A 41-YEAR-OLD Kilkeel man has admitted killing an elderly couple at their Portadown home last year.
Thomas Scott McEntee, who is being held at a secure psychiatric unit at Knockbracken, entered a guilty plea to the manslaughter of Michael and Marjorie Cawdery.
The couple who were both aged 83 were discovered by their daughter and son-in-law at their Upper Ramone Park home on May 26, last year.
It is believed they had both been stabbed to death.
At Craigavon Crown Court sitting in Belfast last Wednesday, McEntee was flanked in the dock by two medical staff from the unit where he is currently residing.
A defence solicitor for McEntee, who is originally from Moorfield Court in Kilkeel, told Mr Justice Colton he had an application to make and asked if the accused could be rearraigned.
A total of nine charges were then put to McEntee, including murdering Michael and Marjorie Cawdery.
He pleaded not guilty to the murders, but guilty to manslaughter by reason of diminished responsibility.
McEntee also entered guilty pleas to a further five charges, which included breaking into the couple’s home armed with a knife and stealing a bank card and car keys, as well as indecently exposing himself, stealing their Renault Kangoo and causing damage to it, and driving dangerously.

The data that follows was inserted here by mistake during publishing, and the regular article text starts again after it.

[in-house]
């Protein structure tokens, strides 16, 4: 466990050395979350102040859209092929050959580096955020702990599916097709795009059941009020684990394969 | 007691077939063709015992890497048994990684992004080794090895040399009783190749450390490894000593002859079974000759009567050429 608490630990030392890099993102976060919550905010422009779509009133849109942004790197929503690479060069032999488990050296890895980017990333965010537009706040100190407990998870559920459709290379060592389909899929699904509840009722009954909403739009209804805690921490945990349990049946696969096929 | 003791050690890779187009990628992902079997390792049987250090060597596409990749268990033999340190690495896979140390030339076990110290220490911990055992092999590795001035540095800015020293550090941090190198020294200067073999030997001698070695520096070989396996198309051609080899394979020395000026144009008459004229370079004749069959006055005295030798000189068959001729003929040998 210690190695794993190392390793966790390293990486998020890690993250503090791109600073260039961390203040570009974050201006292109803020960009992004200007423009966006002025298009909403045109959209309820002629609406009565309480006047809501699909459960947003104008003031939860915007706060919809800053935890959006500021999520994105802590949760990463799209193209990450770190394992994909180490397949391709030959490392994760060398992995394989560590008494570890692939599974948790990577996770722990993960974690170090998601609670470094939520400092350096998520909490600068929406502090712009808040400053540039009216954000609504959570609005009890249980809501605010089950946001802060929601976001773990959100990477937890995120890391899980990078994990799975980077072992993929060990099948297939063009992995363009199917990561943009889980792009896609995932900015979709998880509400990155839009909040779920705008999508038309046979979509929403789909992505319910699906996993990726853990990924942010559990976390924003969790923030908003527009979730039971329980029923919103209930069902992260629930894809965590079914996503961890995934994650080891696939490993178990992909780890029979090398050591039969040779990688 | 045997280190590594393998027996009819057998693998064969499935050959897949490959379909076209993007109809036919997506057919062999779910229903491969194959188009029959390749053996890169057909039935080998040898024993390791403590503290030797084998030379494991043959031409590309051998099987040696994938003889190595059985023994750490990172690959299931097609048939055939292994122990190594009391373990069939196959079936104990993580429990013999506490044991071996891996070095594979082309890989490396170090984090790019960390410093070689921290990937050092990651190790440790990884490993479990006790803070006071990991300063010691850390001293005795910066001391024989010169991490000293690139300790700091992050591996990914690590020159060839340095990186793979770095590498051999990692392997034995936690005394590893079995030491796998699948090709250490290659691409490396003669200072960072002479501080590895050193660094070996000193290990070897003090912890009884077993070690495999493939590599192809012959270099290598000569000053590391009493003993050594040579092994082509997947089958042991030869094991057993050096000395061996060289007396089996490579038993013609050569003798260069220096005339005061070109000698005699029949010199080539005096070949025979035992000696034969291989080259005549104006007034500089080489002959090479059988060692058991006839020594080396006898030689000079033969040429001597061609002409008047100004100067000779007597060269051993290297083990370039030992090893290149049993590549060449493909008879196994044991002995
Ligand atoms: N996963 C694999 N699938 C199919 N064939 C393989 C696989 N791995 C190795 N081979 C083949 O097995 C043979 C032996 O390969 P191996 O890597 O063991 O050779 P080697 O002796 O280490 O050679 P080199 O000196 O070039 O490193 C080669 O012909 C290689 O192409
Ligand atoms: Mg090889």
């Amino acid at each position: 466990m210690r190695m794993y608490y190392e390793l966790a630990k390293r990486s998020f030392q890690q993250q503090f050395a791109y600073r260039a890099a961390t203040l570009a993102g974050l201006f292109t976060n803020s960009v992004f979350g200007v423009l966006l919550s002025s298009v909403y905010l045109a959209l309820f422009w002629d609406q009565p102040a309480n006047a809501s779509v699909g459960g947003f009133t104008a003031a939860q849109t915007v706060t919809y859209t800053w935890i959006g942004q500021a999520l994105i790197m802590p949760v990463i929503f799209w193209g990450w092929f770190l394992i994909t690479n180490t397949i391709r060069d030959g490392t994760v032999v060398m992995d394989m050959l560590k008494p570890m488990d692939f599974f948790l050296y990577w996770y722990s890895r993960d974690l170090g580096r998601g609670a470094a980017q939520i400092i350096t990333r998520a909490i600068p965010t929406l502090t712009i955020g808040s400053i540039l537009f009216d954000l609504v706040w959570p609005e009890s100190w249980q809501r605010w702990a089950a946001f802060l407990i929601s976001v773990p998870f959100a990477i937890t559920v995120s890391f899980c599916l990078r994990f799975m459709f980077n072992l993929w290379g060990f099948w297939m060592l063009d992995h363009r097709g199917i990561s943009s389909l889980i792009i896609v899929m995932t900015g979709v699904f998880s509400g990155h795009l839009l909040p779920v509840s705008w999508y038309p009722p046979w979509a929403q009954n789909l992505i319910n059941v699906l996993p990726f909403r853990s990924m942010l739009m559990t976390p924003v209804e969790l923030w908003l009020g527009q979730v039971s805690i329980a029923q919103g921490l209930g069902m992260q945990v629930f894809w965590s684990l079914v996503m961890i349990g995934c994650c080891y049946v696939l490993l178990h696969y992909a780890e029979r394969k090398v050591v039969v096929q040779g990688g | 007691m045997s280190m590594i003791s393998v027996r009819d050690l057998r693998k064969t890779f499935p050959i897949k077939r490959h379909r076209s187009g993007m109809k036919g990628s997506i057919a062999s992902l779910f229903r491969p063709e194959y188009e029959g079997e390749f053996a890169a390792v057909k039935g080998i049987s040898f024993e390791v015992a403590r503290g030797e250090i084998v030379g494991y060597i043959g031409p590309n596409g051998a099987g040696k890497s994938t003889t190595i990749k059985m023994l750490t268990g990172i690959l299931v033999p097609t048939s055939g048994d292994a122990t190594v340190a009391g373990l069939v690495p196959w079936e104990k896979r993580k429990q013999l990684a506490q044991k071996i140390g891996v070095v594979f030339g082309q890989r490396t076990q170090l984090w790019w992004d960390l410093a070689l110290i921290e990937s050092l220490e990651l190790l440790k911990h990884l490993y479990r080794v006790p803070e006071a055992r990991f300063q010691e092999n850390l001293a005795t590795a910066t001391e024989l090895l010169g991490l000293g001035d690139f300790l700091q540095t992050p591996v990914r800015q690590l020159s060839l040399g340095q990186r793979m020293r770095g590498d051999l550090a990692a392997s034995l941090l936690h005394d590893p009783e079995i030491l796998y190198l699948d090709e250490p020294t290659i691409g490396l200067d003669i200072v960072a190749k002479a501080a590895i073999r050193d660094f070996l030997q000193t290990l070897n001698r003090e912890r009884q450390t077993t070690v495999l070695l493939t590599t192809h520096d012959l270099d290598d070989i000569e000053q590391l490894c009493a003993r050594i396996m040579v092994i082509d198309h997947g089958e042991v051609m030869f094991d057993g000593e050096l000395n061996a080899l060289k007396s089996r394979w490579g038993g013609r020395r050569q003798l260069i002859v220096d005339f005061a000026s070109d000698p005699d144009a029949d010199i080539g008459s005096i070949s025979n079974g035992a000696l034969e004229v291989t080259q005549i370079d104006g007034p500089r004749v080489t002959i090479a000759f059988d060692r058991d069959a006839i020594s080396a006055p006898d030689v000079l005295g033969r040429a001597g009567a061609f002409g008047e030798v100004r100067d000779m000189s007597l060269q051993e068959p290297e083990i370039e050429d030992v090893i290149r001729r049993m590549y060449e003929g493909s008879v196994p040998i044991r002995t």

The accused also pleaded guilty to two counts of theft and breaking into a house at Derrybeg Lane, Newry and stealing a key on May 25, last year.
The judge - who remarked it will be a “difficult sentencing exercise” - asked that a pre-sentence report be prepared on McEntee, to go along with psychiatric reports that have already been compiled.
Victim Impact Reports setting out the affect the violent crime has had on Mr and Mrs Cawdery’s family have also been requested, ahead of sentencing on June 22.
Members of the Cawdery family were in court for the hearing and the couple’s son-in-law said afterwards they were “pleased by the admissions of guilt,” before adding it “takes a lot of pressure off the family”.
The brutal attack on the popular Portadown couple, who had two daughters and a son, sent shockwaves throughout the local community.
At their funeral service last year, Mrs Cawdery’s nephew Colin Wilkins in his eulogy described her as “an incredibly soft-hearted, patient and generous person” and someone who “was a delight to be around”, while Mr Cawdery’s brother Paddy told mourners he “possessed a bright and inquisitive mind” and “to the end, he was engaged in using his skills to the benefit of others through the medical and veterinary communities in Britain and Ireland”.